On March 10 from 7:30 to 8:30 p.m., the McGillicuddy Humanities Center featured artists Jill Pelto and Deirdre Murphy in their presentation “The Art of Climate Change.” Both artists have found a new way to communicate climate change through more than just scientific data reports, but also by artistic expression.
Pelto is a climate scientist and artist who focuses on communicating human-environment connections to the public. She is based in Westbrook, Maine, and her artwork primarily consists of watercolor paintings. Pelto is well-known for her fieldwork in the glaciers of Washington and the Transantarctic Mountains, and especially for one of her paintings appearing on the July 2020 TIME Magazine cover.
Pelto’s watercolor paintings incorporate climate data, making the data more visual, emotional and easier to get its point across about what is going on with climate change.
“My art reflecting science really started when I was doing science field work,” Pelto said. “So, I would bring supplies with me into the field and create paintings that captured what was in front of me. I found in those moments my process was observing the landscape and really thinking about what changes I saw, what the ice was doing in a location or how the plants had changed their growth season that year, and I would be taking those moments to really pause and observe the environment.”
Pelto takes her fieldwork data and weaves it into the landscapes. One painting features the data line creating the peaks and shape of the glaciers, showing how the glaciers have become smaller and smaller. Another painting includes data running right through a boat and the surface of the water, indicating the rapid variations of the temperature of the ocean’s water. Pelto even makes sure to include sea animals in her paintings that are from the specific area the data was recorded.
“I chose species in this painting based on stories here in Maine,” Pelto said. “The fish are cod and I have them disappearing across the painting as they’ve been overfished in Maine to the point where you often are no longer allowed to fish them. I chose shrimp who are also often overfished. Lobster who are sensitive to temperature and have an uncertain future in the Gulf of Maine despite their importance here. And then in the sand are soft shell clams that are burrowing in which are very susceptible to changes in ocean chemistry.”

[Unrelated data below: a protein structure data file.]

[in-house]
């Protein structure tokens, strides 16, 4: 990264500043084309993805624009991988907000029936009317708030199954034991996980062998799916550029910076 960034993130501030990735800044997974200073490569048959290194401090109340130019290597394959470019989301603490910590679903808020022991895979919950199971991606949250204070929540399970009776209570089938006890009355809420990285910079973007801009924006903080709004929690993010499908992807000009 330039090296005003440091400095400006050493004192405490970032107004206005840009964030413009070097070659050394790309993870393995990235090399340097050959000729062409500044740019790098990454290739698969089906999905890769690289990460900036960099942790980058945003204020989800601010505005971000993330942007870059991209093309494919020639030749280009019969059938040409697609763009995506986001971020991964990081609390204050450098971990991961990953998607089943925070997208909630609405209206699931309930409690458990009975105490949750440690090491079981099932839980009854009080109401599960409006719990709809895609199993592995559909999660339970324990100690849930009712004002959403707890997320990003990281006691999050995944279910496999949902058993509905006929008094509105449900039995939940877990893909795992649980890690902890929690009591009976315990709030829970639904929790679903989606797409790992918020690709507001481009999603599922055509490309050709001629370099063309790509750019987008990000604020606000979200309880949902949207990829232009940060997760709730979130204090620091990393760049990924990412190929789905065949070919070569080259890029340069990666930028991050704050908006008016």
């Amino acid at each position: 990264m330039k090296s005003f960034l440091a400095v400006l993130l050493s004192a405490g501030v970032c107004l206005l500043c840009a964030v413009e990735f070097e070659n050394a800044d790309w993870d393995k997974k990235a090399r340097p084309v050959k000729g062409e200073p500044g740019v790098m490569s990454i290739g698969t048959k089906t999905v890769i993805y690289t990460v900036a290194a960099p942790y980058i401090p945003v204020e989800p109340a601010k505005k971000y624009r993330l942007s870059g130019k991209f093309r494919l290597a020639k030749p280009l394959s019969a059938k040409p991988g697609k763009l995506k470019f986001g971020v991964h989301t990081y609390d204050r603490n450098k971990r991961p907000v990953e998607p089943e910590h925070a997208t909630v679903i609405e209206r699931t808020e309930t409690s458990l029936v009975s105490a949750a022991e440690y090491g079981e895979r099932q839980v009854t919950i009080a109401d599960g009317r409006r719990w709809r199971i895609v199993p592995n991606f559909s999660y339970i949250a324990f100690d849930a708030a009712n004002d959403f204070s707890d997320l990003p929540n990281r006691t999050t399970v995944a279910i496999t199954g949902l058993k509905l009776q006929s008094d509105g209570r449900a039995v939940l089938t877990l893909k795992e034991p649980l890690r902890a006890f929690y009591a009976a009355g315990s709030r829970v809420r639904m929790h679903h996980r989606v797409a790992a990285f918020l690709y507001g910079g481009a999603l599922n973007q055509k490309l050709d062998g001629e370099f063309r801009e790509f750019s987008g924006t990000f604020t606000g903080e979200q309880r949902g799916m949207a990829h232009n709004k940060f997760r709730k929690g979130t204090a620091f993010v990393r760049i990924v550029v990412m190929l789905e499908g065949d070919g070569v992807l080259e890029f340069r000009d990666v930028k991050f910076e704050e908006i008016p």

Murphy, the second climate artist featured in this event, decodes the interconnected patterns that exist in art and science by creating biological patterns and data visualization in her paintings. Murphy is well-known for her work being exhibited at the Philadelphia International Airport, Palm Springs Museum of Art, Zillman Art Museum, Biggs Museum of American Art, New Bedford Art Museum and Tacoma Art Museum. She has conducted research that has led her to art residencies at Integral Molecular Biotech and Winterthur Museum.
Pertaining to her current exhibit featuring climate change work, Murphy recalled consulting with ornithologists, behavioral biologists and cartographers during her beginning stages as an artist, collectively accounting for 15 to 20 years of work and research which led her to create multiple relevant works. In many of her paintings, Murphy has focused on bird migrations in response to climate change. One of her paintings features songbird migrations, including the Atlantic Flyway, a major flyway for migratory birds in North America.
“Looking at how I can utilize scientific data to express the changes in bird migration is the beginning of my journey,” Murphy said. “‘Winds of Change’ was an exhibition I had in Philadelphia and I worked with Hawk Mountain Sanctuary on this one. I wanted to really try and educate the viewer to see the crisis of climate change and global wanting but I wanted to do it through the hook of beauty and that narrative that wouldn’t be kind of finger-wagging and make people feel the intense negativity that indeed is there, but to take the colors and the beautiful bird forms and images and hook the viewer with the beauty and then softly educate them with this climate change awareness.”
Both artists have created inspiring works of art that allow the public to see science data in another form — a more communicable and emotional form. To find out more information about Pelto and Murphy’s artwork, you can find their online galleries at www.jillpelto.com and www.deirdremurphyart.com.